Home >

When Should I Hold Meetings?

A meeting is a management tool. Like any tool, it needs to be used when it can be most effective. Meetings are best used in the following situations:

  1. You need a new approach to a problem. By bringing together a group of your employees or colleagues, you hope a creative idea will be generated that can address the problem.
  2. You need information that others possess. The situation is so complex that you require a broad range of knowledge, so insights from more than one person are needed.
  3. You need the participants to understand the solution you plan to apply. Your intention is to communicate your solution and the reasons behind it.
  4. You have a solution to a problem but you aren’t sure it is the right way to proceed. A group meeting is the quickest way to get feedback on the validity of your idea.
  5. You want to make members feel like a team. A meeting can be a good setting to help your staff members better understand each other and build rapport among your employees.
  6. You want to increase the likelihood of the plan being implemented successfully. Involving your employees in the decision will make them more interested in seeing the plan succeed.
  7. You need more authority than you possess to proceed. A cross-functional group is needed, with participants from various areas of your organization.
  8. You want to share responsibility for a decision or plan. If a mistake comes with a high cost, or the action you are considering has a high risk, you may want to involve others to share in the responsibility.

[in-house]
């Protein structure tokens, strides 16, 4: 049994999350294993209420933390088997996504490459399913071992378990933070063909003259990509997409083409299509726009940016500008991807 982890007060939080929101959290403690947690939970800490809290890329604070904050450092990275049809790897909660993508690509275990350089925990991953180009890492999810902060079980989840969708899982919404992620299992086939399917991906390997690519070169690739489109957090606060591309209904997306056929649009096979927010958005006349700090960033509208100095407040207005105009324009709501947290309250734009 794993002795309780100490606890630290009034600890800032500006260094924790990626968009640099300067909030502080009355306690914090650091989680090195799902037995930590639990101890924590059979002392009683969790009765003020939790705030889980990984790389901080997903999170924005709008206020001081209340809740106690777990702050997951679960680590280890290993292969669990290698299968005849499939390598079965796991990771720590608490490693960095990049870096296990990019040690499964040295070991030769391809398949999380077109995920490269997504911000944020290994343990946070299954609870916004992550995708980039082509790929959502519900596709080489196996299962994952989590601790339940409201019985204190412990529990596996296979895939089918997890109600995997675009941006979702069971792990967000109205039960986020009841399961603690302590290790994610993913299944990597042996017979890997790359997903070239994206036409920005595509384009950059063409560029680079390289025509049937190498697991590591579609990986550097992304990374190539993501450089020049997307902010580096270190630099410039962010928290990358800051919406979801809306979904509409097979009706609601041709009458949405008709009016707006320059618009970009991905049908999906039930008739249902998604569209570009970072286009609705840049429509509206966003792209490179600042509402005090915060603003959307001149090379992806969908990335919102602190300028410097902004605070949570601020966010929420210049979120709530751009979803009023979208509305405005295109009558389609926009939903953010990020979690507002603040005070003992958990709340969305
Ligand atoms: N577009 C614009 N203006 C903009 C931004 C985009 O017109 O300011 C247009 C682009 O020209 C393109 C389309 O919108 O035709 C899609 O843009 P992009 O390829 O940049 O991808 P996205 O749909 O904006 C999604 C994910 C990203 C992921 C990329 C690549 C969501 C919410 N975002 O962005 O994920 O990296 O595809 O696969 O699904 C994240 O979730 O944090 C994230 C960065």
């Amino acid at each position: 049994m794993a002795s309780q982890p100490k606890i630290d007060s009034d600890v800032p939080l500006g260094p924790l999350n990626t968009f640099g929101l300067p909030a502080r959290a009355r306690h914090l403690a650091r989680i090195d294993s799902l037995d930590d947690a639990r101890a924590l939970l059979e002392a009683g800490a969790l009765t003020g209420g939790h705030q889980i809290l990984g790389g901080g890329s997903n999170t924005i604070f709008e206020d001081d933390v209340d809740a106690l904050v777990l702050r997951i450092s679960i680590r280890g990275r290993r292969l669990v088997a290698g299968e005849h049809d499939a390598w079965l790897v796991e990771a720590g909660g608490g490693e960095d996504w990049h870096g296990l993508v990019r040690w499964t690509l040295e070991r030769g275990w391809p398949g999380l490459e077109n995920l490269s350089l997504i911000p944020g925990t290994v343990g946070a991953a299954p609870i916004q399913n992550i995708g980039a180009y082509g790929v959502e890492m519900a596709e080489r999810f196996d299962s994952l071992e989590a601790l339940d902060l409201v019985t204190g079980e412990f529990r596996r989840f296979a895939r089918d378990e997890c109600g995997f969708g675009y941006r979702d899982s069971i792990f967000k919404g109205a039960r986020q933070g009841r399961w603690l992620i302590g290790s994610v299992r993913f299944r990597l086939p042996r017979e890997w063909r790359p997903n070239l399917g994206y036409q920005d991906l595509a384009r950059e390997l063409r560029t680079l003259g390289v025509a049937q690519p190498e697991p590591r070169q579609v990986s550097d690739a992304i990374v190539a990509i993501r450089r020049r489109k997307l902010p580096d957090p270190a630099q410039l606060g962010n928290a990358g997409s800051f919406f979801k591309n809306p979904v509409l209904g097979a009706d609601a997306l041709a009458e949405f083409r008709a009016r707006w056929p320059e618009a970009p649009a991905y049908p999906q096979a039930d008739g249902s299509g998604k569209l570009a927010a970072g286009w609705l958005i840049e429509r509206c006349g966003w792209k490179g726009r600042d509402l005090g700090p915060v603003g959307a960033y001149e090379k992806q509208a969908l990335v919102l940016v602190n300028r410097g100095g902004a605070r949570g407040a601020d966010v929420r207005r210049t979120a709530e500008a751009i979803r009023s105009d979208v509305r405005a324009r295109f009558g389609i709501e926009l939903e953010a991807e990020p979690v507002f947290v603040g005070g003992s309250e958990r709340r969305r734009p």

9. You have time and believe that using it in deliberation of a number of good ideas will ensure that the best one is chosen.
  10. You want to use the meeting as a learning opportunity.

All these are reasons for using meetings.

Tell Me More

Despite our lean organizations, there is no question that meetings continue to be a popular way in which work is done. Still, used indiscriminately, meetings can take up as much as 30 percent of your workweek. Already, senior managements spend almost half of their week in meetings.

So when faced with a choice, if you or a staff member, working independently, can accomplish the same goal, there is no point in calling a meeting. If you need information from another person, you can get that information via telephone, on e-mail, or over lunch or in a one-on-one meeting. It’s even possible today to get a virtual group together on a corporate network for a one-time exchange of information. The decision itself and implementation of that decision may not demand a group effort.